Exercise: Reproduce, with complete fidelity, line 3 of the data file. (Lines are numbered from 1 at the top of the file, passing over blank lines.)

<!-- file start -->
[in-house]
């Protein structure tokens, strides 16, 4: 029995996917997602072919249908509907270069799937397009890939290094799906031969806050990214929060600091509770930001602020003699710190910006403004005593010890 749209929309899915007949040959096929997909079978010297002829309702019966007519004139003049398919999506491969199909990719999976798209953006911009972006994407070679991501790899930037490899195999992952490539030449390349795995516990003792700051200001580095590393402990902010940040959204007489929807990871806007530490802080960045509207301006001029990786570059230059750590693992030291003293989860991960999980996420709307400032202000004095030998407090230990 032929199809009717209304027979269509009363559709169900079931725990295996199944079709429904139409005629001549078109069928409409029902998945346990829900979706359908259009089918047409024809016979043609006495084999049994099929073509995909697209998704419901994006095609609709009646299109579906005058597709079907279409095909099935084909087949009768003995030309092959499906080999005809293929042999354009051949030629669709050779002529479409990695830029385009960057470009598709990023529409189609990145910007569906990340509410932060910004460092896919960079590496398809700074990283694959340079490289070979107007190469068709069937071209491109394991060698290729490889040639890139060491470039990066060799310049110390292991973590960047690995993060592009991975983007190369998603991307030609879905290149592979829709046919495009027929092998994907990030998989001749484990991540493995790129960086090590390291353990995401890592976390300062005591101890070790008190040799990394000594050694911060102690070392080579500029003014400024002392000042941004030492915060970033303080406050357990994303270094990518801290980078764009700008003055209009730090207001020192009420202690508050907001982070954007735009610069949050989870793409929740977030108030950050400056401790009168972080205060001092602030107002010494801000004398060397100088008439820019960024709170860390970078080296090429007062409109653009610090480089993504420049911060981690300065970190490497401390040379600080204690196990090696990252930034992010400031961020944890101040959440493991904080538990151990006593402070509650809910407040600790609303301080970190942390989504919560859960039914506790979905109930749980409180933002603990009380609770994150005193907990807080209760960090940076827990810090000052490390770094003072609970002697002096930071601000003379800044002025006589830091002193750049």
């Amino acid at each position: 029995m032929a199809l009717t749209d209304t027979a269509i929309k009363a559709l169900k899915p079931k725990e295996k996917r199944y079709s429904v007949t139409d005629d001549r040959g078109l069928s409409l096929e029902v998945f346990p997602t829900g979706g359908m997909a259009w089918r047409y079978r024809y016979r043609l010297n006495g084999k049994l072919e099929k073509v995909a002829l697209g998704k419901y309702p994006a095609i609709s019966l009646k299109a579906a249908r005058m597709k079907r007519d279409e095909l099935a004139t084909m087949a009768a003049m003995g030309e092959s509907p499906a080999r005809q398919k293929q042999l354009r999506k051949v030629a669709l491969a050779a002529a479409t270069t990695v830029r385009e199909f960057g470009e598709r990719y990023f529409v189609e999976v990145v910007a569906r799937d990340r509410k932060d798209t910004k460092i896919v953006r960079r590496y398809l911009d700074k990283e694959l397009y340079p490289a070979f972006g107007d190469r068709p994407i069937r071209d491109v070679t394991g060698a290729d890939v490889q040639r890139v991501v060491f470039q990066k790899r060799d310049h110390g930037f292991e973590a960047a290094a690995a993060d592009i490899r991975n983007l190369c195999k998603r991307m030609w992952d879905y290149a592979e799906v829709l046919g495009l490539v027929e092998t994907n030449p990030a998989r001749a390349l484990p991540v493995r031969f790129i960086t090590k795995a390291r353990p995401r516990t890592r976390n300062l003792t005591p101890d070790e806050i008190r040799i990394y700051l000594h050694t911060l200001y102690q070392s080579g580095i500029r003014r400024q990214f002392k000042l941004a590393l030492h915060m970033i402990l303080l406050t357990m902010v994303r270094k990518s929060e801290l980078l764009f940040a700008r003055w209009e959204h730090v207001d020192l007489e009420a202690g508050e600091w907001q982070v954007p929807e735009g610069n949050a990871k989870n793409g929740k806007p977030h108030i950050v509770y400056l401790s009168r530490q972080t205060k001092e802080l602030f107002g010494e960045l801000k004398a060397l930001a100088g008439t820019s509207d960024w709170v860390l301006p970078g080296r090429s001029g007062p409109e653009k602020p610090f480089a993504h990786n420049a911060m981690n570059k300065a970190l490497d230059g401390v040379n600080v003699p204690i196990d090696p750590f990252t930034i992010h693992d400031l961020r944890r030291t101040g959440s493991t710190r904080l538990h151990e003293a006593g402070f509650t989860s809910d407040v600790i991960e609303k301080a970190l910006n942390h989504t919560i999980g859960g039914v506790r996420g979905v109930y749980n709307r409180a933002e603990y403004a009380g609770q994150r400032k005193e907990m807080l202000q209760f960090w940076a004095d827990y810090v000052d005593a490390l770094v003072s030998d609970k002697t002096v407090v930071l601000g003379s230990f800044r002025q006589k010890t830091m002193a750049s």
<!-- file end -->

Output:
């Amino acid at each position: 029995m032929a199809l009717t749209d209304t027979a269509i929309k009363a559709l169900k899915p079931k725990e295996k996917r199944y079709s429904v007949t139409d005629d001549r040959g078109l069928s409409l096929e029902v998945f346990p997602t829900g979706g359908m997909a259009w089918r047409y079978r024809y016979r043609l010297n006495g084999k049994l072919e099929k073509v995909a002829l697209g998704k419901y309702p994006a095609i609709s019966l009646k299109a579906a249908r005058m597709k079907r007519d279409e095909l099935a004139t084909m087949a009768a003049m003995g030309e092959s509907p499906a080999r005809q398919k293929q042999l354009r999506k051949v030629a669709l491969a050779a002529a479409t270069t990695v830029r385009e199909f960057g470009e598709r990719y990023f529409v189609e999976v990145v910007a569906r799937d990340r509410k932060d798209t910004k460092i896919v953006r960079r590496y398809l911009d700074k990283e694959l397009y340079p490289a070979f972006g107007d190469r068709p994407i069937r071209d491109v070679t394991g060698a290729d890939v490889q040639r890139v991501v060491f470039q990066k790899r060799d310049h110390g930037f292991e973590a960047a290094a690995a993060d592009i490899r991975n983007l190369c195999k998603r991307m030609w992952d879905y290149a592979e799906v829709l046919g495009l490539v027929e092998t994907n030449p990030a998989r001749a390349l484990p991540v493995r031969f790129i960086t090590k795995a390291r353990p995401r516990t890592r976390n300062l003792t005591p101890d070790e806050i008190r040799i990394y700051l000594h050694t911060l200001y102690q070392s080579g580095i500029r003014r400024q990214f002392k000042l941004a590393l030492h915060m970033i402990l303080l406050t357990m902010v994303r270094k990518s929060e801290l980078l764009f940040a700008r003055w209009e959204h730090v207001d020192l007489e009420a202690g508050e600091w907001q982070v954007p929807e735009g610069n949050a990871k989870n793409g929740k806007p977030h108030i950050v509770y400056l401790s009168r530490q972080t205060k001092e802080l602030f107002g010494e960045l801000k004398a060397l930001a100088g008439t820019s509207d960024w709170v860390l301006p970078g080296r090429s001029g007062p409109e653009k602020p610090f480089a993504h990786n420049a911060m981690n570059k300065a970190l490497d230059g401390v040379n600080v003699p204690i196990d090696p750590f990252t930034i992010h693992d400031l961020r944890r030291t101040g959440s493991t710190r904080l538990h151990e003293a006593g402070f509650t989860s809910d407040v600790i991960e609303k301080a970190l910006n942390h989504t919560i999980g859960g039914v506790r996420g979905v109930y749980n709307r409180a933002e603990y403004a009380g609770q994150r400032k005193e907990m807080l202000q209760f960090w940076a004095d827990y810090v000052d005593a490390l770094v003072s030998d609970k002697t002096v407090v930071l601000g003379s230990f800044r002025q006589k010890t830091m002193a750049s």